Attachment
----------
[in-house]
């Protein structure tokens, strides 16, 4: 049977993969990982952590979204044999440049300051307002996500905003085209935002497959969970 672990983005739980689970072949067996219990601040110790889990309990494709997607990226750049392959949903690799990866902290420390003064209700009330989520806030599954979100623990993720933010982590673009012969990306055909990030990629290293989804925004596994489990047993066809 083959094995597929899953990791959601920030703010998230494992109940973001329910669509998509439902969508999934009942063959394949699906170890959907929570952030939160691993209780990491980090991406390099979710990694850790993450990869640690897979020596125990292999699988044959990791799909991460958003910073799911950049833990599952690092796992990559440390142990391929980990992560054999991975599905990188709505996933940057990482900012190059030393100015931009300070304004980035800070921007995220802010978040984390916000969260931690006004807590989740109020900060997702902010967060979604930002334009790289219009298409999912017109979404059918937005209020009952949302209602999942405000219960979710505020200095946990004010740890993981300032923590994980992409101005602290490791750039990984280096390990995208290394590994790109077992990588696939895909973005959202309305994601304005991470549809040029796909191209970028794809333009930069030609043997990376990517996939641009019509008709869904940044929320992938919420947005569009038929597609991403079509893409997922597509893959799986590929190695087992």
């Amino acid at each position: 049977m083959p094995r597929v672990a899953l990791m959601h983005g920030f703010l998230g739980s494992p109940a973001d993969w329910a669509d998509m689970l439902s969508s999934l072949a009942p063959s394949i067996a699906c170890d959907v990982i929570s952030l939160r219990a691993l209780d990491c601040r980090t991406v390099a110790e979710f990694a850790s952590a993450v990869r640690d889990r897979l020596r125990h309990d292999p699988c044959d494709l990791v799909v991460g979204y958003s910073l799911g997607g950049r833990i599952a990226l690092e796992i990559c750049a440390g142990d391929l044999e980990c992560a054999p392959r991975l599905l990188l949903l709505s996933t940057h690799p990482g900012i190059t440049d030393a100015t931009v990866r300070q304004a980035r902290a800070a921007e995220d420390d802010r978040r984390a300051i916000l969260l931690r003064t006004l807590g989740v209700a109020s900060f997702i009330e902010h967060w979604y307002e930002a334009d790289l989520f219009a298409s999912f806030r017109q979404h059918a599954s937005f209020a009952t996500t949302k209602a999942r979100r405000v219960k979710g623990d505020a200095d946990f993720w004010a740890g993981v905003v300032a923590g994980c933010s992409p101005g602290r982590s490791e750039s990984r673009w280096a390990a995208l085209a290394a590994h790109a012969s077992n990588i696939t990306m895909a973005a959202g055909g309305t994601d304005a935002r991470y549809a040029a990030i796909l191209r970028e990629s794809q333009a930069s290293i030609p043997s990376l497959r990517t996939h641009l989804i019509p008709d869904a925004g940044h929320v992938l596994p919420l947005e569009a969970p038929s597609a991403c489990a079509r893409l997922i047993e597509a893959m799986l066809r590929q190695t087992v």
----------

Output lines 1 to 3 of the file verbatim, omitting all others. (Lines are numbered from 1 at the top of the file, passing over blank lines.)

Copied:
[in-house]
């Protein structure tokens, strides 16, 4: 049977993969990982952590979204044999440049300051307002996500905003085209935002497959969970 672990983005739980689970072949067996219990601040110790889990309990494709997607990226750049392959949903690799990866902290420390003064209700009330989520806030599954979100623990993720933010982590673009012969990306055909990030990629290293989804925004596994489990047993066809 083959094995597929899953990791959601920030703010998230494992109940973001329910669509998509439902969508999934009942063959394949699906170890959907929570952030939160691993209780990491980090991406390099979710990694850790993450990869640690897979020596125990292999699988044959990791799909991460958003910073799911950049833990599952690092796992990559440390142990391929980990992560054999991975599905990188709505996933940057990482900012190059030393100015931009300070304004980035800070921007995220802010978040984390916000969260931690006004807590989740109020900060997702902010967060979604930002334009790289219009298409999912017109979404059918937005209020009952949302209602999942405000219960979710505020200095946990004010740890993981300032923590994980992409101005602290490791750039990984280096390990995208290394590994790109077992990588696939895909973005959202309305994601304005991470549809040029796909191209970028794809333009930069030609043997990376990517996939641009019509008709869904940044929320992938919420947005569009038929597609991403079509893409997922597509893959799986590929190695087992």
């Amino acid at each position: 049977m083959p094995r597929v672990a899953l990791m959601h983005g920030f703010l998230g739980s494992p109940a973001d993969w329910a669509d998509m689970l439902s969508s999934l072949a009942p063959s394949i067996a699906c170890d959907v990982i929570s952030l939160r219990a691993l209780d990491c601040r980090t991406v390099a110790e979710f990694a850790s952590a993450v990869r640690d889990r897979l020596r125990h309990d292999p699988c044959d494709l990791v799909v991460g979204y958003s910073l799911g997607g950049r833990i599952a990226l690092e796992i990559c750049a440390g142990d391929l044999e980990c992560a054999p392959r991975l599905l990188l949903l709505s996933t940057h690799p990482g900012i190059t440049d030393a100015t931009v990866r300070q304004a980035r902290a800070a921007e995220d420390d802010r978040r984390a300051i916000l969260l931690r003064t006004l807590g989740v209700a109020s900060f997702i009330e902010h967060w979604y307002e930002a334009d790289l989520f219009a298409s999912f806030r017109q979404h059918a599954s937005f209020a009952t996500t949302k209602a999942r979100r405000v219960k979710g623990d505020a200095d946990f993720w004010a740890g993981v905003v300032a923590g994980c933010s992409p101005g602290r982590s490791e750039s990984r673009w280096a390990a995208l085209a290394a590994h790109a012969s077992n990588i696939t990306m895909a973005a959202g055909g309305t994601d304005a935002r991470y549809a040029a990030i796909l191209r970028e990629s794809q333009a930069s290293i030609p043997s990376l497959r990517t996939h641009l989804i019509p008709d869904a925004g940044h929320v992938l596994p919420l947005e569009a969970p038929s597609a991403c489990a079509r893409l997922i047993e597509a893959m799986l066809r590929q190695t087992v």